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New Study Unveils Possible Complexity of Dark Energy

A recent study suggests that dark energy could be Einstein's hypothesized vacuum energy or a more complex phenomenon evolving over time. The results have sparked discussions on the composition of the universe and the nature of dark energy.

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BNN Correspondents
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New Study Unveils Possible Complexity of Dark Energy

A recent study has unveiled the intricate nature of dark energy, hinting that it could be Einstein's hypothesized vacuum energy or an evolving phenomenon that has been changing over time. The findings, stemming from a more granular analysis of dark energy properties than ever before, have reopened the debate on the composition of the universe. Currently, it's believed that 'normal' matter makes up a mere 5% of the universe, 'dark matter' constitutes 25%, and the remaining 70% is 'dark energy'—the mysterious force driving the accelerating expansion of the universe.

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Dark Energy: Unraveling the Cosmic Enigma

Dark energy, first discovered in 1998, has long been associated with Einstein's cosmological constant, an idea the physicist himself initially discarded. To delve deeper into the nature of this enigmatic cosmic entity, astronomers rely on 'standard candles' like Type Ia supernovae. These exploding stars have a known brightness, enabling scientists to measure cosmic distances and, consequently, the properties of dark energy.

The Dark Energy Survey: A New Perspective

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The Dark Energy Survey (DES), an international research project involving over 400 scientists, utilized a custom-built camera on the Blanco Telescope in Chile and the Anglo Australian Telescope in New South Wales to observe and classify thousands of supernovae. This extensive survey has provided a fresh measurement of the dark energy density symbolized by 'w'. The latest findings show w = -0.80 ± 0.18, implying that it is close to but not exactly -1, the value for Einstein's cosmological constant. This unexpected result has sparked the possibility that dark energy might not be constant and could have evolved over the universe's lifetime.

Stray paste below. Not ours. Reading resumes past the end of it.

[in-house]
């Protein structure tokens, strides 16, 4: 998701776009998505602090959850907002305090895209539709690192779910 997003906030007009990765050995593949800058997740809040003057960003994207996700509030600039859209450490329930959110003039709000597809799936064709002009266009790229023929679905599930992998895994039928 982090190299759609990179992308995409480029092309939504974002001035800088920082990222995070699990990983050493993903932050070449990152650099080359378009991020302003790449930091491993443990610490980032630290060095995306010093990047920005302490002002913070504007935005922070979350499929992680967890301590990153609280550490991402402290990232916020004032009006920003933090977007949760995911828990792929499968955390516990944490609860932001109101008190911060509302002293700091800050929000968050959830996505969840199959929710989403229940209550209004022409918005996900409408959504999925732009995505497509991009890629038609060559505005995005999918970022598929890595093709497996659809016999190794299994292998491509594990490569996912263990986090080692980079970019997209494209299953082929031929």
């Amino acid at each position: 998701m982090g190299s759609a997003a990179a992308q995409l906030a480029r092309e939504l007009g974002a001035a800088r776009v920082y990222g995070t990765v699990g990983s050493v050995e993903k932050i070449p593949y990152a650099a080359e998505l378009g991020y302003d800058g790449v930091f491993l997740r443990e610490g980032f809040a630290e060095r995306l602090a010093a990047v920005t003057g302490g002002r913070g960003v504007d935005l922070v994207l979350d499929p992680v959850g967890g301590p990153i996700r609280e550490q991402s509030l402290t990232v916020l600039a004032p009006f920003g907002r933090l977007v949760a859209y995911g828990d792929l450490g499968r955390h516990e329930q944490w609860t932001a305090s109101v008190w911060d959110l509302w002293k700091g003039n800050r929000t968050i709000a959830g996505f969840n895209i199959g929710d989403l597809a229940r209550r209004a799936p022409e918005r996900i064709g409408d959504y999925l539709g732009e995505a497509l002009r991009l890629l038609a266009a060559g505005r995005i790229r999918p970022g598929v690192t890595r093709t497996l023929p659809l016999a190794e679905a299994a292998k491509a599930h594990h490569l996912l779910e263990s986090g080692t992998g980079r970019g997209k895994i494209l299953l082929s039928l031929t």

Indications of a Complex Dark Energy Model

In a new twist to the cosmic saga, the findings suggest that our understanding of the universe might need to accommodate a more complex model of dark energy. The study found that if dark energy is constant, 'w' should be equal to –1. However, the DES results found w = –0.80, indicating a consistent yet not definitive result. This discovery challenges the prevailing understanding of dark energy and opens up the exciting possibility of new physics.

The DES, which has been analyzing nearly 1,500 supernovae over a decade, has provided groundbreaking insights into dark energy, which makes up approximately 70% of the universe. Future projects, such as the TiDES experiment, aim to further measure tens of thousands of supernovae to definitively determine the nature of dark energy.

Overall, this landmark study, with its implications shaking the foundations of our cosmological understanding, serves as a testament to the relentless human pursuit of knowledge about the universe's enigmatic constituents.

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